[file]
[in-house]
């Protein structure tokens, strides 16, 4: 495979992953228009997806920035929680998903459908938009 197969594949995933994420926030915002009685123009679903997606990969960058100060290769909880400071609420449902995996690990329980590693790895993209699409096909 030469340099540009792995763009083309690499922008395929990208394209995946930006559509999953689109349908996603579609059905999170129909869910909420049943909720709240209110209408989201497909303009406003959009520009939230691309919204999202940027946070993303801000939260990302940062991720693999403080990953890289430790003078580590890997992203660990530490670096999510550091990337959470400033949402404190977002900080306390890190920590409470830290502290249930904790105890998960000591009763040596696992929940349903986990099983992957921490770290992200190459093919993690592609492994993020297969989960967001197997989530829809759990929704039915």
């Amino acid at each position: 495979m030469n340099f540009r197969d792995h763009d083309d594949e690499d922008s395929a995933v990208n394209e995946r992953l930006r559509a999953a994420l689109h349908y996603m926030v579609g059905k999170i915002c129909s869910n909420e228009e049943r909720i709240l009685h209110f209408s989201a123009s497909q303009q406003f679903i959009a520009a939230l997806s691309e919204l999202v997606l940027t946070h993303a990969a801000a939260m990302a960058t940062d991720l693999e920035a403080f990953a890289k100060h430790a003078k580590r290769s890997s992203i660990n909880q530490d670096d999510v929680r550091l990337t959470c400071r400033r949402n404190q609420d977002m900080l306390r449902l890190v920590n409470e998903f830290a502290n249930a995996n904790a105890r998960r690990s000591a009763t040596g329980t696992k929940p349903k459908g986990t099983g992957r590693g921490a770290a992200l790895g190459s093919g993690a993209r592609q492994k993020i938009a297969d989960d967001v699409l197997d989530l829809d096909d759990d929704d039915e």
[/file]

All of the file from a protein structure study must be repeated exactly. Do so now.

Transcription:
[in-house]
């Protein structure tokens, strides 16, 4: 495979992953228009997806920035929680998903459908938009 197969594949995933994420926030915002009685123009679903997606990969960058100060290769909880400071609420449902995996690990329980590693790895993209699409096909 030469340099540009792995763009083309690499922008395929990208394209995946930006559509999953689109349908996603579609059905999170129909869910909420049943909720709240209110209408989201497909303009406003959009520009939230691309919204999202940027946070993303801000939260990302940062991720693999403080990953890289430790003078580590890997992203660990530490670096999510550091990337959470400033949402404190977002900080306390890190920590409470830290502290249930904790105890998960000591009763040596696992929940349903986990099983992957921490770290992200190459093919993690592609492994993020297969989960967001197997989530829809759990929704039915």
């Amino acid at each position: 495979m030469n340099f540009r197969d792995h763009d083309d594949e690499d922008s395929a995933v990208n394209e995946r992953l930006r559509a999953a994420l689109h349908y996603m926030v579609g059905k999170i915002c129909s869910n909420e228009e049943r909720i709240l009685h209110f209408s989201a123009s497909q303009q406003f679903i959009a520009a939230l997806s691309e919204l999202v997606l940027t946070h993303a990969a801000a939260m990302a960058t940062d991720l693999e920035a403080f990953a890289k100060h430790a003078k580590r290769s890997s992203i660990n909880q530490d670096d999510v929680r550091l990337t959470c400071r400033r949402n404190q609420d977002m900080l306390r449902l890190v920590n409470e998903f830290a502290n249930a995996n904790a105890r998960r690990s000591a009763t040596g329980t696992k929940p349903k459908g986990t099983g992957r590693g921490a770290a992200l790895g190459s093919g993690a993209r592609q492994k993020i938009a297969d989960d967001v699409l197997d989530l829809d096909d759990d929704d039915e």